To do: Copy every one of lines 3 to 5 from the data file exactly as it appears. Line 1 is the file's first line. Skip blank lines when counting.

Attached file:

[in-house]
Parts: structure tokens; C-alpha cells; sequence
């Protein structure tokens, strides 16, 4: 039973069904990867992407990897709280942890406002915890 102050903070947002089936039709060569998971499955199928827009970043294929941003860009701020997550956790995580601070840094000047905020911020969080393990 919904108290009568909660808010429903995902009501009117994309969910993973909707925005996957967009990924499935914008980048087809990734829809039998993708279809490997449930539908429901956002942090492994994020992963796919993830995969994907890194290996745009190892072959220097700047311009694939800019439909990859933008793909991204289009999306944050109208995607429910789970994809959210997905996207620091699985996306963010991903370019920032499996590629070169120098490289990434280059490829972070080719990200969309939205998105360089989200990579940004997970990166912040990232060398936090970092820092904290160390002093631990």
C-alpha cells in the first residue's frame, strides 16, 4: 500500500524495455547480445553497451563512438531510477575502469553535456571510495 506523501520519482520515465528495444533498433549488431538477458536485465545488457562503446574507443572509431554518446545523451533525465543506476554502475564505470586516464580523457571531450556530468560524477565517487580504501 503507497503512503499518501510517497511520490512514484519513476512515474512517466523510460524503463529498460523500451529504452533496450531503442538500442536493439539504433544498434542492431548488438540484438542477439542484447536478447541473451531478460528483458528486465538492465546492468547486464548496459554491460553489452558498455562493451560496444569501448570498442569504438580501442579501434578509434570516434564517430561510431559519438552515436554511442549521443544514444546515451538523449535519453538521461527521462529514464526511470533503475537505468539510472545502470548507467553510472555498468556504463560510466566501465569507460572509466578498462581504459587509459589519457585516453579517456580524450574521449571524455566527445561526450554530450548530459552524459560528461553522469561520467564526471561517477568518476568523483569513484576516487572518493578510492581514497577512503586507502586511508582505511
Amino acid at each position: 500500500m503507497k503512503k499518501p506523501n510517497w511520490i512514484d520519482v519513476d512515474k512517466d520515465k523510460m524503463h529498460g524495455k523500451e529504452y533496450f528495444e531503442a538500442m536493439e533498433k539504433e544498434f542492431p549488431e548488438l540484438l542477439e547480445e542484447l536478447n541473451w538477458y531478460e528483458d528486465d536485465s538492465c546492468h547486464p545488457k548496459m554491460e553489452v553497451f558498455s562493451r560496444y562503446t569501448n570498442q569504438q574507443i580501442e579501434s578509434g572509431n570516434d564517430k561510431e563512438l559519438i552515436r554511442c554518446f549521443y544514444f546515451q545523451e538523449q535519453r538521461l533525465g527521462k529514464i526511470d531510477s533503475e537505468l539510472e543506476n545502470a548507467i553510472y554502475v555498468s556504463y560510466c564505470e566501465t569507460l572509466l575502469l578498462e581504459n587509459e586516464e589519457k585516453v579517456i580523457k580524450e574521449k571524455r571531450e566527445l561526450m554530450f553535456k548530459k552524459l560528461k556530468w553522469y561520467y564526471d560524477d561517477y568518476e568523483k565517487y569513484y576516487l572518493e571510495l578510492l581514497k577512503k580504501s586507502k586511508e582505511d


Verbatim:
């Protein structure tokens, strides 16, 4: 039973069904990867992407990897709280942890406002915890 102050903070947002089936039709060569998971499955199928827009970043294929941003860009701020997550956790995580601070840094000047905020911020969080393990 919904108290009568909660808010429903995902009501009117994309969910993973909707925005996957967009990924499935914008980048087809990734829809039998993708279809490997449930539908429901956002942090492994994020992963796919993830995969994907890194290996745009190892072959220097700047311009694939800019439909990859933008793909991204289009999306944050109208995607429910789970994809959210997905996207620091699985996306963010991903370019920032499996590629070169120098490289990434280059490829972070080719990200969309939205998105360089989200990579940004997970990166912040990232060398936090970092820092904290160390002093631990």
C-alpha cells in the first residue's frame, strides 16, 4: 500500500524495455547480445553497451563512438531510477575502469553535456571510495 506523501520519482520515465528495444533498433549488431538477458536485465545488457562503446574507443572509431554518446545523451533525465543506476554502475564505470586516464580523457571531450556530468560524477565517487580504501 503507497503512503499518501510517497511520490512514484519513476512515474512517466523510460524503463529498460523500451529504452533496450531503442538500442536493439539504433544498434542492431548488438540484438542477439542484447536478447541473451531478460528483458528486465538492465546492468547486464548496459554491460553489452558498455562493451560496444569501448570498442569504438580501442579501434578509434570516434564517430561510431559519438552515436554511442549521443544514444546515451538523449535519453538521461527521462529514464526511470533503475537505468539510472545502470548507467553510472555498468556504463560510466566501465569507460572509466578498462581504459587509459589519457585516453579517456580524450574521449571524455566527445561526450554530450548530459552524459560528461553522469561520467564526471561517477568518476568523483569513484576516487572518493578510492581514497577512503586507502586511508582505511
Amino acid at each position: 500500500m503507497k503512503k499518501p506523501n510517497w511520490i512514484d520519482v519513476d512515474k512517466d520515465k523510460m524503463h529498460g524495455k523500451e529504452y533496450f528495444e531503442a538500442m536493439e533498433k539504433e544498434f542492431p549488431e548488438l540484438l542477439e547480445e542484447l536478447n541473451w538477458y531478460e528483458d528486465d536485465s538492465c546492468h547486464p545488457k548496459m554491460e553489452v553497451f558498455s562493451r560496444y562503446t569501448n570498442q569504438q574507443i580501442e579501434s578509434g572509431n570516434d564517430k561510431e563512438l559519438i552515436r554511442c554518446f549521443y544514444f546515451q545523451e538523449q535519453r538521461l533525465g527521462k529514464i526511470d531510477s533503475e537505468l539510472e543506476n545502470a548507467i553510472y554502475v555498468s556504463y560510466c564505470e566501465t569507460l572509466l575502469l578498462e581504459n587509459e586516464e589519457k585516453v579517456i580523457k580524450e574521449k571524455r571531450e566527445l561526450m554530450f553535456k548530459k552524459l560528461k556530468w553522469y561520467y564526471d560524477d561517477y568518476e568523483k565517487y569513484y576516487l572518493e571510495l578510492l581514497k577512503k580504501s586507502k586511508e582505511d